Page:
Noise pollution is not a necessary price to pay for living in an industrial society. Much can be done to reduce the severity of the problem. For example, vehicles and other machines can be built to produce less noise. Four-cycle engines can replace much noisier two-cycle engines in such products as lawnmowers, motorboats, and jet skis. Labels that indicate the noise levels of appliances and tools can help consumers avoid noisy products and choose quieter alternatives.
Even after noise is generated, steps can be taken to reduce human exposure to it. At homes or in offices, insulation of walls and double-glazing of windows can muffle sound from traffic, neighbors, and other sources from the outside world. Sound walls along highways can shield nearby neighborhoods from traffic noise. Individuals should protect themselves with earplugs or mufflike ear protectors, particularly when noise levels exceed 85 decibels.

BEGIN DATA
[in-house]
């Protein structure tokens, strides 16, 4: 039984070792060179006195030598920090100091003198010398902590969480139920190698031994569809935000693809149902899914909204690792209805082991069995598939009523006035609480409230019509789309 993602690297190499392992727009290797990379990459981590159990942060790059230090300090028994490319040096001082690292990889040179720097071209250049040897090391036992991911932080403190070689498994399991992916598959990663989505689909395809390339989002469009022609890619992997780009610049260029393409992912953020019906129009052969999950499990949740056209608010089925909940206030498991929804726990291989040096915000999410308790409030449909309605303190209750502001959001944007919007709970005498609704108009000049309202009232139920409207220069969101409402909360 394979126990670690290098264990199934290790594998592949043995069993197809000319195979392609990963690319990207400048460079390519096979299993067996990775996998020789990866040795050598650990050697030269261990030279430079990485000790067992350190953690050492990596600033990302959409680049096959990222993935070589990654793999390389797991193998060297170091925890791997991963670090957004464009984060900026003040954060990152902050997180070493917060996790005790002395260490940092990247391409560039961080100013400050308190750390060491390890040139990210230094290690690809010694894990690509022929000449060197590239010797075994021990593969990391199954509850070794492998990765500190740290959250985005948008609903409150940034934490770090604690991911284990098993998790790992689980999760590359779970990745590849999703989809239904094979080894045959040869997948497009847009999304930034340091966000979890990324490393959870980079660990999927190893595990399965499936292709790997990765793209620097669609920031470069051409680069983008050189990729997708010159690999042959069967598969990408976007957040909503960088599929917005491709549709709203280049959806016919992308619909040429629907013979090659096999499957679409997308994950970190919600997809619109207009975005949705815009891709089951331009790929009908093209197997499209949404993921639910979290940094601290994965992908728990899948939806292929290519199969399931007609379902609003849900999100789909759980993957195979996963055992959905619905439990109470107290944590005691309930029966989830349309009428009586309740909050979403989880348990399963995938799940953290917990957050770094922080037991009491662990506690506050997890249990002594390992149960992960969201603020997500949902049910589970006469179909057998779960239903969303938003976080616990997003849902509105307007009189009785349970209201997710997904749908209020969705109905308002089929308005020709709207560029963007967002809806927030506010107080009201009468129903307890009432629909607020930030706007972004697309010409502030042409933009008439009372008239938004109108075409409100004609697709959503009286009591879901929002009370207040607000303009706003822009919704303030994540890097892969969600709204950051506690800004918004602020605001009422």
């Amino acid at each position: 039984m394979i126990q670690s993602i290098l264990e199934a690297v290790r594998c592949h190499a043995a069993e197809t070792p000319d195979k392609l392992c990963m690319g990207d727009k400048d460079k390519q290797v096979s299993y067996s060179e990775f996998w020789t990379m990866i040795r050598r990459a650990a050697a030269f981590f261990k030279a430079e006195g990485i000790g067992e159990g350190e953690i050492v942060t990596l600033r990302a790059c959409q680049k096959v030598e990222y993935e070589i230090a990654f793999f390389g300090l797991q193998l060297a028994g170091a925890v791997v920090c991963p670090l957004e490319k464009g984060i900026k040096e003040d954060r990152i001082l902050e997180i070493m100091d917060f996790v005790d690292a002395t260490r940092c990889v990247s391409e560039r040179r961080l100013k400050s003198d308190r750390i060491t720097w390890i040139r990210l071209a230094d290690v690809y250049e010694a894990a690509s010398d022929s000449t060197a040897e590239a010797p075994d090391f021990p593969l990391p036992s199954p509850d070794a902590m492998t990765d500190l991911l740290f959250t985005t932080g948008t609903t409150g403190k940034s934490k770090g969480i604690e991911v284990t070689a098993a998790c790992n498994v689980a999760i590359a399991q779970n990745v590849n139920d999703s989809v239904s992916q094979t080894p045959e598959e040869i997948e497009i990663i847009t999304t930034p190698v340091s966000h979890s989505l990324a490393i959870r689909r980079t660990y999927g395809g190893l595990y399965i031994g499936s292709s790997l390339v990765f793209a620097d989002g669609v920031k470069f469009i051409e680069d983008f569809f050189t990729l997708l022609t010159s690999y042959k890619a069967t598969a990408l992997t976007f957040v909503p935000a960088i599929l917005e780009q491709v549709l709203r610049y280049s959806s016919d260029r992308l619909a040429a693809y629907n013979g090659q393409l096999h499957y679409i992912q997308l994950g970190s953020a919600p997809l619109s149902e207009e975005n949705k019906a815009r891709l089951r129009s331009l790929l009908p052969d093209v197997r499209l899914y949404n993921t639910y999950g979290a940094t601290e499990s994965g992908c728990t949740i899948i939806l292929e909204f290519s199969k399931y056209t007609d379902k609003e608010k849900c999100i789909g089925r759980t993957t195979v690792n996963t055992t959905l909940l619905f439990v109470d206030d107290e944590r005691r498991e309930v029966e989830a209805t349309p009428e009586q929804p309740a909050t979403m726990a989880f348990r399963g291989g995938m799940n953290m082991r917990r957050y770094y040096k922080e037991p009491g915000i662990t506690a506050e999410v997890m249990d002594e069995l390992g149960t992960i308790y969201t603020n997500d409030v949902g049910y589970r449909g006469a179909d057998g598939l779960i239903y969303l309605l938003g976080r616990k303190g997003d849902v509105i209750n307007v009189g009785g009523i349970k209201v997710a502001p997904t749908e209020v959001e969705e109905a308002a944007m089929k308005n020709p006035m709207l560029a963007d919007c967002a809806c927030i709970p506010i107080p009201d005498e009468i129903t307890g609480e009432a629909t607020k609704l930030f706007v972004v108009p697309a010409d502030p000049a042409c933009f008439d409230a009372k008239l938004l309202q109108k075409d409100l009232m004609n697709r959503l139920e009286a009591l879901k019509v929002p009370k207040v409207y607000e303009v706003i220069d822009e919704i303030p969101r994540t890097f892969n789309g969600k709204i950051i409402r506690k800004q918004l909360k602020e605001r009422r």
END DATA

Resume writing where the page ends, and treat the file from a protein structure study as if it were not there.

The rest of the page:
In the industrialized nations, governments have laws and policies to counter noise pollution. In the United States, at least six federal agencies are involved in controlling noise pollution. Since 1969 the FAA has monitored and controlled noise from airplanes. The agency requires that new aircraft meet specified noise standards and that old ones be retrofitted or retired. Local airport authorities, with FAA approval, reduce the impacts of noise pollution by routing flights over water or unpopulated areas on takeoff and landing, and by limiting traffic at night. The FAA also encourages airports and local governments to take steps on the ground, such as constructing sound barriers, insulating buildings, and restricting residential development in noisy areas. In extreme cases, airports have relocated people living under flight paths.
The Occupational Safety and Health Administration (OSHA) is charged with reducing noise in workplaces. Under OSHA regulations, no exposure above 115 decibels is permitted, exposure up to 115 decibels...
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